A sober analysis would seem to suggest that open source advocates would appreciate the existence of the proprietary software market. As it stands, open source ideologues often gesticulate grandly so as to distract their proselytes from the basic economic facts. <yoda>Cutting off their noses to spite their faces they are.</yoda>

Props to PO1R, who created the diagram at Groklaw, and Larry Ewing in turn for the Tux logo used therein.

  • Brian Schwartz

    I just read the GNU post about all software being free and it's pretty absurd. I cannot trade my little bit of code for food or mortgage payments and without subsidies from universities (which is one of the ways they suggest you could make money in this freeconomy) there would cease to be software. There isn't that much education / grant money floating around to maintain software.

    Your adjustment to the diagram and the term epiphenomenon seem correct, however as a result of this phenomenon over the last 10 years we now have entire eco-systems of open sources projects, usually managed by for-profit companies (think wordpress and automattic and dotnetnuke and dotnetnuke corp) that support a large number of other companies and freelancers.

    The entire LAMP group of software while probably originally developed by people who were getting paid by proprietary software company are now probably close to self-sustaining (people who work on them get paid to work on them by companies who get paid to do LAMP consulting).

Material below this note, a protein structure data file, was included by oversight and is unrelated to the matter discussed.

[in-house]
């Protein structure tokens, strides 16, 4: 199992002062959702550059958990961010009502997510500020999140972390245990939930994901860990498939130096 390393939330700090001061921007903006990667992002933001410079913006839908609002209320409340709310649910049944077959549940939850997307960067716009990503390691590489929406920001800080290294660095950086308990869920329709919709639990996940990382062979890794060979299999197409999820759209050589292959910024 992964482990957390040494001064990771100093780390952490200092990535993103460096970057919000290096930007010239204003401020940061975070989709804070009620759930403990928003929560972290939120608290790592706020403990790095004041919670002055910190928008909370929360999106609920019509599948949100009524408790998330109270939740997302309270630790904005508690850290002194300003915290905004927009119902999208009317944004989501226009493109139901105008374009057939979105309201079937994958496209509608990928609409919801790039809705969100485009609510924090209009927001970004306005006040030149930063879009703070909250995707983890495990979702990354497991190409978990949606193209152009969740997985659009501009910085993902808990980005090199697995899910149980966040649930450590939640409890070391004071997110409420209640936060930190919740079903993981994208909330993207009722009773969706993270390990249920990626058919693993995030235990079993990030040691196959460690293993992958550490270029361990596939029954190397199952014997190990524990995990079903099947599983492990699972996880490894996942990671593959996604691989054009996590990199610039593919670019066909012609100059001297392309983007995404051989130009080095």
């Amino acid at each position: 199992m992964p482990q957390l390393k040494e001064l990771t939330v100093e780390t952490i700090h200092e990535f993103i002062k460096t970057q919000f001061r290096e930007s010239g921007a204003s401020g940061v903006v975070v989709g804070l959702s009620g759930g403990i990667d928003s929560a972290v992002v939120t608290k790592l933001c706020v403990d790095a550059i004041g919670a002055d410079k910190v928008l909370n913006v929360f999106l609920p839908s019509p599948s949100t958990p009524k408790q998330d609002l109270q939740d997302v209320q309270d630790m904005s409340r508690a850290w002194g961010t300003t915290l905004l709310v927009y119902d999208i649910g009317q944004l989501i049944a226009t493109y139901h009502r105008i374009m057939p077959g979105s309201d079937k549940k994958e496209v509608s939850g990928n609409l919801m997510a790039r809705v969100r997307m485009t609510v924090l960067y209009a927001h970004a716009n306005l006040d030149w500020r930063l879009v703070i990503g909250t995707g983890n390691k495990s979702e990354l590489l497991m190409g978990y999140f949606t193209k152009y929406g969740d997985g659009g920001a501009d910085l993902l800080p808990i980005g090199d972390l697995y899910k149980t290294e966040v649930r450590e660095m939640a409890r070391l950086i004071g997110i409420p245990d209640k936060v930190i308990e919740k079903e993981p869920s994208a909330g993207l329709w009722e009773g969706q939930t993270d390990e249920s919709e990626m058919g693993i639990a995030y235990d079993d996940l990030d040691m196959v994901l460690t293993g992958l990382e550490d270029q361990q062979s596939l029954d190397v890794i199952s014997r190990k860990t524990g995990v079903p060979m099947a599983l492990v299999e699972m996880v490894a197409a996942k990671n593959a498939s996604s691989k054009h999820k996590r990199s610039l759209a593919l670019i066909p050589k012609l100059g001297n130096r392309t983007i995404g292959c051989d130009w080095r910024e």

It's an interesting paradigm shift as a new generation of programmers now expect IDE's to be free and open source. (And while Visual Studio isn't expensive, per se, it's still not free, nor will it likely ever be). I continue to be amused at the die-hards (Linus Torvalds of the world) champion free while still somehow making money on it (paid speaking and consulting engagements) and there are continual arguments within these ecosystems about something not being free or “true to the open source community”. The zealots reeks of hypocrisy.

    Somewhere someone will need to get paid or innovation will cease. Programming for fun can be fun, but fun won't feed my family.

  • Eliot Frick

    Agreed re: ecosystems managed by for-profit companies. That's really the ultimate point I think; leaderless really means first mob rule and then rule by might. That companies like automattic step up and take a leadership role around the open source tool they champion means there's still a business model, which means wealth is generated, which means we still get to have software and not some kind of Mad Max software scenario.